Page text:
The appellate court adopted the Benefits-Received method, and OAG appealed. On appeal, the Department challenged OAG’s authority to represent the “Commonwealth” as a stand-alone party separate from the Department. The Department argued that the CAA did not make the attorney general a “fourth branch of government” to serve as a check and balance against the executive branch. According to the Department, the governor is vested with the supreme executive power of the state and exercises that power through the executive branch agencies.
The Pennsylvania Supreme Court began by reviewing the CAA. The court found,
While the Attorney General regularly represents the Department, it is not merely the Department’s law firm. Instead, the Pennsylvania Constitution designates the Attorney General as the “chief law officer” for the Commonwealth as a whole, accountable directly to the Pennsylvania voters, and independent of the Governor and the Commonwealth agencies.
The court pointed to a specific provision of the CAA to illustrate the attorney general’s role. Section 303 allows the Governor or another executive branch official to request that the Office of General Counsel represent a state agency. If the attorney general does not agree, the governor may authorize the General Counsel to intervene in the litigation. In that case, the statute specifically provides that “the General Counsel has the obligation to represent the Governor and the Executive Department, i.e., the agency, and the Attorney General shall at all times continue to represent the Commonwealth.”
The supreme court disagreed with the Department’s argument that the appeal filed by OAG was not an “action” within the meaning of the CAA, noting that it was inconsistent with the plain meaning of the statute and would conflict with the long-standing practice by OAG of representing agencies on appeal. The court concluded,
We therefore preliminarily conclude that the Attorney General, as an independently
elected, constitutional officer, is authorized by the CAA to represent the Commonwealth separately from the Department on appeals from the Commonwealth Court generally. We have little hesitation in concluding that the Attorney General can do so in this case . . . . [W]e reject the Department’s contention that the Commonwealth, as represented by the Attorney General, does not have standing, as the Commonwealth is indisputably aggrieved by an order remanding the case for the Board of Finance and Revenue to issue a tax refund.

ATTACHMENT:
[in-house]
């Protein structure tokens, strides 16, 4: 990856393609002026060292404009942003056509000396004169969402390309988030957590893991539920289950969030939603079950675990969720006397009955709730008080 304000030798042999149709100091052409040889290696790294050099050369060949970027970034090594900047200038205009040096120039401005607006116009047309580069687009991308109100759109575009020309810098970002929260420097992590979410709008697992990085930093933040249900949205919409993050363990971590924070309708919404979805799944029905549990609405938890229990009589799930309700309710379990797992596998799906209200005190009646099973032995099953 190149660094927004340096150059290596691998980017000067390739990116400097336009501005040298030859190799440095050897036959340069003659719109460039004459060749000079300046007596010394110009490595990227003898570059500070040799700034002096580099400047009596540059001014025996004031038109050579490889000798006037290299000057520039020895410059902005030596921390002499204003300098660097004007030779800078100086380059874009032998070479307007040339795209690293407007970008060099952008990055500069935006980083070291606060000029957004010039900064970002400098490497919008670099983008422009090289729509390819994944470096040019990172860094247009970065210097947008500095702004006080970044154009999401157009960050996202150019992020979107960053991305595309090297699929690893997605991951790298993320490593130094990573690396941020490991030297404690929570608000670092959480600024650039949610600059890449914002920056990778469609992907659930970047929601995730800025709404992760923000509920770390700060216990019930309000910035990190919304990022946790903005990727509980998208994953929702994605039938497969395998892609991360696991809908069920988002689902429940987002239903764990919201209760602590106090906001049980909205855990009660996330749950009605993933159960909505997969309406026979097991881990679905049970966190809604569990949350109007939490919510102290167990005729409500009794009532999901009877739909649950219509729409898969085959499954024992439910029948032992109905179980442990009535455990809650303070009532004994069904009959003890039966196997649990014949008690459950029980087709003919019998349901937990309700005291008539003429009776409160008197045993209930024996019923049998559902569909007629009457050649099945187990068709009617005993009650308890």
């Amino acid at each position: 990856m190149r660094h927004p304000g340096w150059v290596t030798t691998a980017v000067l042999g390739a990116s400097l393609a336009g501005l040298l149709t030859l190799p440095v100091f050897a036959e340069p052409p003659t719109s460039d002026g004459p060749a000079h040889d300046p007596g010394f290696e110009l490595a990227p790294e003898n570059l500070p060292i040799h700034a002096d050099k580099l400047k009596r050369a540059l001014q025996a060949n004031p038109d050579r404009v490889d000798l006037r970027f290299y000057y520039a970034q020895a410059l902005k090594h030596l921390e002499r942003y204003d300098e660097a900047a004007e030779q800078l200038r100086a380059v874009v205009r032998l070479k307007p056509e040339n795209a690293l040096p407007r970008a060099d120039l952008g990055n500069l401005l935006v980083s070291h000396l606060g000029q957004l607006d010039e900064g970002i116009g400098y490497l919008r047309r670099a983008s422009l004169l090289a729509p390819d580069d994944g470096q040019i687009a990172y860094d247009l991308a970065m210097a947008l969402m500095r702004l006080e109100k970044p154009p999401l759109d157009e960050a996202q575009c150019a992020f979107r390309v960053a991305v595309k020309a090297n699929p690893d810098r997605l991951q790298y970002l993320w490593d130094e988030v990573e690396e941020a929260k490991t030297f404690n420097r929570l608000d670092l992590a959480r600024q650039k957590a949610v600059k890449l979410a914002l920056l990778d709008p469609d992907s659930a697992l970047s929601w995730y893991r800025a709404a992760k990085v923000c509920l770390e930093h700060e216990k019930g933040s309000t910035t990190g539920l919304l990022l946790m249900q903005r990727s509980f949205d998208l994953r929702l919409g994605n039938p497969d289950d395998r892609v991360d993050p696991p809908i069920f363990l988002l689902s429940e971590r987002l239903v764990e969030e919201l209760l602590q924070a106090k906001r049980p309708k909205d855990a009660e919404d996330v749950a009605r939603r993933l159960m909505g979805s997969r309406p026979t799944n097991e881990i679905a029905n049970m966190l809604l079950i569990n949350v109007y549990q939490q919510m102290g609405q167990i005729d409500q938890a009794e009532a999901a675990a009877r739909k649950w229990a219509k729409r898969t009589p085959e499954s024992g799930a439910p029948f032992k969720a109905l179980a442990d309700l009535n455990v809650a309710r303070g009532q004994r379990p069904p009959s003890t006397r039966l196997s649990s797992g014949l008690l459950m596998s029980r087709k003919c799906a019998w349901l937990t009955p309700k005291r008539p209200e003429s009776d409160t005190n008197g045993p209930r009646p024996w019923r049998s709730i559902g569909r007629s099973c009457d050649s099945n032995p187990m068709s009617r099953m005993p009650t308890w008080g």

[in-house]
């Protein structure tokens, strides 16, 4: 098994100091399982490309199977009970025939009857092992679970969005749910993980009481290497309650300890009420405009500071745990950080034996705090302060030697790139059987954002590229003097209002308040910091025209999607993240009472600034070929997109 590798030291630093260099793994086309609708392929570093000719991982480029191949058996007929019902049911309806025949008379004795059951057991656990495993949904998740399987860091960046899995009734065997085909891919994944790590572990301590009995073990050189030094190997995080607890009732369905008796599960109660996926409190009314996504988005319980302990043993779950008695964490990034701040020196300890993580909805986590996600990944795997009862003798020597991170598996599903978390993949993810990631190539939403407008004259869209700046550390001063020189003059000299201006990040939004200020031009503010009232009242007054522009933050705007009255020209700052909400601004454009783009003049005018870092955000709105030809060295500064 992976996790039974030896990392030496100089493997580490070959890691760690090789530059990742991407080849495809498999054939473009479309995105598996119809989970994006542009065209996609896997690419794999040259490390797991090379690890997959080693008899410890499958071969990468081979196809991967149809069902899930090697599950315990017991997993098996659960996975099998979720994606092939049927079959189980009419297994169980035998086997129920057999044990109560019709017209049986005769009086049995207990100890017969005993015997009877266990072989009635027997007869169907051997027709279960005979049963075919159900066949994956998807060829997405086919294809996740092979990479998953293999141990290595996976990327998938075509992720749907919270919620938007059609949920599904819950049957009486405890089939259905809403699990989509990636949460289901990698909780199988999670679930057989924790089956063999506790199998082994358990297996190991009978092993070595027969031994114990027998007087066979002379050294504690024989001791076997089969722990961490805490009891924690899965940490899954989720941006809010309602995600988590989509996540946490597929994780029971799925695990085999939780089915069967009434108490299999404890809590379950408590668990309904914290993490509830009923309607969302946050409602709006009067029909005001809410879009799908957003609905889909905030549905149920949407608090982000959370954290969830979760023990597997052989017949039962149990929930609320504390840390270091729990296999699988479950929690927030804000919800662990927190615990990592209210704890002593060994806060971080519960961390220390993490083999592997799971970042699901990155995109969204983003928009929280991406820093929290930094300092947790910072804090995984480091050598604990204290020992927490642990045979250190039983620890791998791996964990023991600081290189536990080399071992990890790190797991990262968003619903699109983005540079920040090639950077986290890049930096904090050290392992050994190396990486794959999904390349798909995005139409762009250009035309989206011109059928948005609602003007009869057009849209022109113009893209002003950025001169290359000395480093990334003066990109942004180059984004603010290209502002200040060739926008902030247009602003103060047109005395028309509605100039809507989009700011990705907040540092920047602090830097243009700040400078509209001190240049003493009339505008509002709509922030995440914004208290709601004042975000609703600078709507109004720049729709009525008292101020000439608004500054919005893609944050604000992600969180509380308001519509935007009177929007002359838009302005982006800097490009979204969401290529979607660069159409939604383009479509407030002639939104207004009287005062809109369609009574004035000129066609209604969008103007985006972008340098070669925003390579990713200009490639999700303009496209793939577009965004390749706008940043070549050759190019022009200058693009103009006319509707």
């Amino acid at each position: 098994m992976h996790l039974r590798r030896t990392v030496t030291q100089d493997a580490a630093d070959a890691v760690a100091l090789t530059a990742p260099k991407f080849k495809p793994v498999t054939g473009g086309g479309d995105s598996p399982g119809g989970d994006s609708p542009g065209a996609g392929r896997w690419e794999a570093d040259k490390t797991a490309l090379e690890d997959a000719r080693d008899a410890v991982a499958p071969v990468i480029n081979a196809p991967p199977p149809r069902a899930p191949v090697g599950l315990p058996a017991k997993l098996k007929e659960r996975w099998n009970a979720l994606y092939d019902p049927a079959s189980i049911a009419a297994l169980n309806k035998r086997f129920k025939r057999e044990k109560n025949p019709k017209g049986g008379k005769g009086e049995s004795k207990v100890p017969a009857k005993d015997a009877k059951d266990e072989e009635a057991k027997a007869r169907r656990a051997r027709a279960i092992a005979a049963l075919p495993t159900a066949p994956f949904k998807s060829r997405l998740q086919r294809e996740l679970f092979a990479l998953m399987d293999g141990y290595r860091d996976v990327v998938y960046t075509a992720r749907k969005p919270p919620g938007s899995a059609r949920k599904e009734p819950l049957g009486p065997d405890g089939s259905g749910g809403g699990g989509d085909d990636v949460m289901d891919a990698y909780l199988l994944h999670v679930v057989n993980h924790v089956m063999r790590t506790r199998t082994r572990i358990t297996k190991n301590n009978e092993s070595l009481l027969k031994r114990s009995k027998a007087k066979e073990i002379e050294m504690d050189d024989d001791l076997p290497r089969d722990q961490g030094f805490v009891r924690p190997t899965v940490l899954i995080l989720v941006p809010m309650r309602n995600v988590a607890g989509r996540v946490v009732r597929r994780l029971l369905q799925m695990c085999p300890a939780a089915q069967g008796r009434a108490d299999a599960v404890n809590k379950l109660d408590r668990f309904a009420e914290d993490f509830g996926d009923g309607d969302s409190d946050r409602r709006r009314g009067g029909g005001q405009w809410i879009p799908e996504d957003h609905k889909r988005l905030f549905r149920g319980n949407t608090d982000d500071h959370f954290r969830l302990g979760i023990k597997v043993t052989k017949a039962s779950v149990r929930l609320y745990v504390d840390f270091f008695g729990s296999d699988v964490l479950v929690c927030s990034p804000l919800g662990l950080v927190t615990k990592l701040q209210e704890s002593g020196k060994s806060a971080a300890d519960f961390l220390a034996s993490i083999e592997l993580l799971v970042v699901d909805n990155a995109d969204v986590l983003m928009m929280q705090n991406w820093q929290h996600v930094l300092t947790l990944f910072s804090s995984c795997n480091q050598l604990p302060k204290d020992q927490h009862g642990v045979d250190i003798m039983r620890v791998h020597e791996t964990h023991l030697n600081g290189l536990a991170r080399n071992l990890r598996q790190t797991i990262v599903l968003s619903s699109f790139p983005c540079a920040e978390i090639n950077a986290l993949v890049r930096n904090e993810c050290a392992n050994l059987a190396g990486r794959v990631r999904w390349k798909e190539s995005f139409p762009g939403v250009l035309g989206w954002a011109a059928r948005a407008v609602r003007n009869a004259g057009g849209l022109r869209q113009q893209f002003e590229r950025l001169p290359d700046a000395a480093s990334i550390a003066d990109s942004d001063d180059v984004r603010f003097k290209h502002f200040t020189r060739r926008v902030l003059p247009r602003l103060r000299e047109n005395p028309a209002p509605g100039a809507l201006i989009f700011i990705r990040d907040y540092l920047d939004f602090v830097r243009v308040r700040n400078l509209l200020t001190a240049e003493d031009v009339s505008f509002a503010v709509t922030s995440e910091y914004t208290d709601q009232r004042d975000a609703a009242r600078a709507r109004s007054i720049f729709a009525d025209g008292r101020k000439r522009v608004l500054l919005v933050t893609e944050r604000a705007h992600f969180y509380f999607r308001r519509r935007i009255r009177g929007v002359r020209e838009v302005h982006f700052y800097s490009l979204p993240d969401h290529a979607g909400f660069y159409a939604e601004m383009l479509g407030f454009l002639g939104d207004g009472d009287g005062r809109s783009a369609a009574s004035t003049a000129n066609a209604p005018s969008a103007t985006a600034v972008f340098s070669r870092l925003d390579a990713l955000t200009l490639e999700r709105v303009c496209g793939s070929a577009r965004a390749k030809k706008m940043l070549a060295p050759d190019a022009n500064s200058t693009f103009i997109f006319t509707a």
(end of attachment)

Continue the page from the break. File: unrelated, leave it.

The supreme court next addressed how legal ethics rules apply when OAG takes a position adverse to an executive branch agency. Although OAG is permitted to do so by statute, the ethics rules adopted by the supreme court state that a lawyer shall not represent a client (in this case, the Department) if the representation involves a conflict of interest with a concurrent client (the Commonwealth). OAG attorneys and the Attorney General are subject to this rule unless exempted by law. The supreme court found that section 303, rather than providing such an exemption, provided for separate representation of the agency and the commonwealth.
Although the process described by the statute is to be initiated by the executive branch, the supreme court found that “OAG was ethically bound to advise the Department of its conflicting interpretation of the tax provision at issue in this case.” The court acknowledged that OAG attorneys may be authorized by state statutes to take actions that would otherwise be prohibited by the ethics rules. But there is no such authorization in this case. Section 303 provides the mechanism to resolve the conflict, and unlike private attorneys, OAG attorneys are not required to withdraw from representing both parties.
The Supreme Court concluded,
Within the context of the CAA, the Rules of Professional Conduct provide clear ethical guidance to the OAG, as counsel with two clients with conflicting interests. It is the duty of the OAG to advise the agency of the conflict — only then does the agency have the statutory obligation to trigger supersession under Section 303 by requesting, through the Governor, for the OAG to allow General Counsel to take over the case on its behalf and then, if not granted, to exercise its right of automatic intervention. By virtue of Section 303(b), the OAG at all times, continues to represent the Commonwealth.